Consent for the Invitae Boosted Exome provides patients and parents the choice to opt in or out of receiving information on the actionable secondary findings that have been recommended by the ACMG. In the course of carrying out a rigorous analysis of exome sequence, we may incidentally discover genetic changes that are of medical importance but are not directly relevant to the initial reason for the exome testing. We will include such incidental findings in our primary report, with an appropriate explanation, if they have significant healthcare implications for the proband as determined using published recommendations on evaluating clinical actionability (Berg et al., 2013, 2016). In particular, we will not report any incidental findings associated with adult-onset disorders for which there are no interventions available. (Please note that such incidental findings are distinct from those in genes on the ACMG “secondary” findings list for which there is a recommendation that all patients be given the option to have these genes examined deliberately.)
When ordering exome, the most informative results are generally derived from a trio, which includes the patient, biological mother, and biological father. Duos (patient and one biological parent) as well as proband-only specimens are also accepted.
The Invitae Boosted Exome provides patients and parents the choice to opt in or out of receiving information on the actionable secondary findings that have been recommended by the ACMG. All individuals who opt in for the secondary findings will receive a separate report.
When placing an order for an exome, Invitae provides an online phenotype tool that has been developed to allow clinicians to quickly and qualitatively select their patient’s phenotype from various drop-down menus. These phenotypes are derived from the Human Phenotype Ontology Project and then analyzed against HGMD, ClinVar, OMIM, and DisGeNet to generate a list of possible genes associated with the patient’s phenotype.
When deciding which term(s) to include, please be sure to include all that match your patient’s presentation, even when the terms may be redundant. Please note that, once a term is selected, more detailed information can be provided in the text boxes. It is very important that we receive a detailed description of the patient’s phenotype so we can appropriately customize our analysis and determine what is reported.
Prior to ordering the Invitae Boosted Exome, clinicians can use our Gene coverage search tool to see how well specific gene(s) of interest are covered by the assay. During the online ordering process, the clinician is also able to indicate if there are particular genes of interest to ensure that those are included in the analysis.
When a trio is ordered, parental specimens are already utilized for variant resolution as part of the analysis. However, if a proband-only or duo exome is ordered and the family later wants to establish inheritance from one or both parents, the testing is available for $200 per gene, per person. Family variant testing is also available to other family members.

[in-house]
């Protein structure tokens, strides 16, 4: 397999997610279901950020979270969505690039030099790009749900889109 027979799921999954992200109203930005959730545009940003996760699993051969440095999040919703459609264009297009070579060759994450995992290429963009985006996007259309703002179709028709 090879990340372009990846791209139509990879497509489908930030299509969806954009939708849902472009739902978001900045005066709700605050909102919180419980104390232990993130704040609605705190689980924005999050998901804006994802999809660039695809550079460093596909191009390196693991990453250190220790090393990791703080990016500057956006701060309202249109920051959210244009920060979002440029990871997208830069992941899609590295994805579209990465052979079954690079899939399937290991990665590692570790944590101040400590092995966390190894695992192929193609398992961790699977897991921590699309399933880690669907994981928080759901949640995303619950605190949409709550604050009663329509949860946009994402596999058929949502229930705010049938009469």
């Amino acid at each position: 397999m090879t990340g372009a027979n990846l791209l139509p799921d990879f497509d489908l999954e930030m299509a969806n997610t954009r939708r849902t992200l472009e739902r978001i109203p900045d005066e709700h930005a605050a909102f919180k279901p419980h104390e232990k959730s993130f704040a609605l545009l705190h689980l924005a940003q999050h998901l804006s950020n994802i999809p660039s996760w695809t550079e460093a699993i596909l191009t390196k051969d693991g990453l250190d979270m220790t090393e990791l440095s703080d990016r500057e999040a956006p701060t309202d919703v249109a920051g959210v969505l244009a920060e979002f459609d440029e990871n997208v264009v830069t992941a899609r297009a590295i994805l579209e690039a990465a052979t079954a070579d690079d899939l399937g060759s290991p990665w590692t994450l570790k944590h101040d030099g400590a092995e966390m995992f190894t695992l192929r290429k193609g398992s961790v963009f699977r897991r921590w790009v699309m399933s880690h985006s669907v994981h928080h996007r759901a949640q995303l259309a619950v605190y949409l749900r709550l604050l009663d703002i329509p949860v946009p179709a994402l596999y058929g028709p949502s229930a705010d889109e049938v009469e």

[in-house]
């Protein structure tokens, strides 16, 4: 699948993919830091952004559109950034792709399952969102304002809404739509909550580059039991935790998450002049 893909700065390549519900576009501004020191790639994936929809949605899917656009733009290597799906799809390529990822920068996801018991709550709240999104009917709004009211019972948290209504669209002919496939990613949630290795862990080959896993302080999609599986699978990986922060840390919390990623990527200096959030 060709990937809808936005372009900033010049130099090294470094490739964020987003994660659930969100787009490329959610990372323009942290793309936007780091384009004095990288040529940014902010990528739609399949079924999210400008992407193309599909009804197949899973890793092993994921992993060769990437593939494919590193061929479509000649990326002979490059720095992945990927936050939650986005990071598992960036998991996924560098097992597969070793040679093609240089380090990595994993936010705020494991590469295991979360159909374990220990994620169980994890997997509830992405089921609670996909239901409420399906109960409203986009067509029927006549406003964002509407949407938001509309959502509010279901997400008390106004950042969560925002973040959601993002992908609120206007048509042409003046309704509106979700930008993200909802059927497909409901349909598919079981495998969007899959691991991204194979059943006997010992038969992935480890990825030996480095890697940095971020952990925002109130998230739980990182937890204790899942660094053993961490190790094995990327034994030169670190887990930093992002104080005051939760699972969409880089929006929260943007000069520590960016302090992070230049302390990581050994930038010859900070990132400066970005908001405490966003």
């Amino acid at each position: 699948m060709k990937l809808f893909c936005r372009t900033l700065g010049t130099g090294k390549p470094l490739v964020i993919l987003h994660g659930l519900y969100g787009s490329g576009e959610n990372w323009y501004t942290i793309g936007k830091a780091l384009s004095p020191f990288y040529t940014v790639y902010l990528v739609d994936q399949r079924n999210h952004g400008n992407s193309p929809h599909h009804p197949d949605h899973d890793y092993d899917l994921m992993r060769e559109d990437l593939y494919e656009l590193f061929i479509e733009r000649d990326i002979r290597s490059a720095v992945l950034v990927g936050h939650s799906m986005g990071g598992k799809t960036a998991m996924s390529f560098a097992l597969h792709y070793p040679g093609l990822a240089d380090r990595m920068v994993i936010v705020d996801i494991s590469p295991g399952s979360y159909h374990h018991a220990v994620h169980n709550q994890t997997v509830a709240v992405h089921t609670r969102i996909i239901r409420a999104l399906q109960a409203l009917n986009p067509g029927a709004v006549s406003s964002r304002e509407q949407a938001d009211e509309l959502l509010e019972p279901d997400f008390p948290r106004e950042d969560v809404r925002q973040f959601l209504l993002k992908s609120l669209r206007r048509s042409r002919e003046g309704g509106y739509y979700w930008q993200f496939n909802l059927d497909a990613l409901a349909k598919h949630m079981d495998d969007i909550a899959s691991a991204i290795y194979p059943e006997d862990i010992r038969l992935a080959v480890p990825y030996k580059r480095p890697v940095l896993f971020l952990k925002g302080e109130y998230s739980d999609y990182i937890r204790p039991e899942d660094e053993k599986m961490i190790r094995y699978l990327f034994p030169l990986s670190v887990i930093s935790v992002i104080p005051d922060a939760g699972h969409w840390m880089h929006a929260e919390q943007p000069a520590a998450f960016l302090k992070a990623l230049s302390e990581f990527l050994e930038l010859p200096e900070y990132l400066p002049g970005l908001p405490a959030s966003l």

During the testing process, the submitted specimen is typically exhausted and therefore is not available after exome sequencing for additional testing. If there is a concern regarding this, consider extracting additional DNA to be held at your site or at a DNA banking facility.
Insurance billing is available for exome testing. We will conduct a Benefits Investigation (BI) on every order and contact the patient if their out-of-pocket responsibility is greater than $100 or if the authorization request is denied. We will inform the patient of their options, including payment plans, our patient assistance program, patient pre-pay, and canceling the test. If the patient opts to cancel the test we will contact the clinician.
We will manage the prior authorization process.
We do not accept Medicare or managed Medicare for exome at this time.
We do not accept Medicaid or managed Medicaid for exome orders, but other payment options may be applicable. Visit the Support Center for more information.
We will work with your institution to set up a contract if one is not already in place, and we encourage referring institutions (i.e., clinics, hospitals, labs, and private practices) to set up contracts with us in advance.
Invitae will never charge an institution more than the published exome price of $2,500 (trio/duo) or $1,250 (proband only).
Please contact Client Services for more information.
Genetic testing should be affordable and accessible to anyone who needs it. For exome testing, Invitae offers a patient-pay price:
In addition, Invitae offers a payment plan to help make exome testing more affordable. Under the plan, patients can pay 50% of the exome price up front, and then make interest-free payments on the balance over 12 months. Please contact Client Services for more information or to be enrolled in the payment plan.
Invitae also offers financial assistance programs based on poverty guidelines, assessed on an individual basis. Please contact the Billing Department for more information.
Learn more about these payment options on the Billing webpage.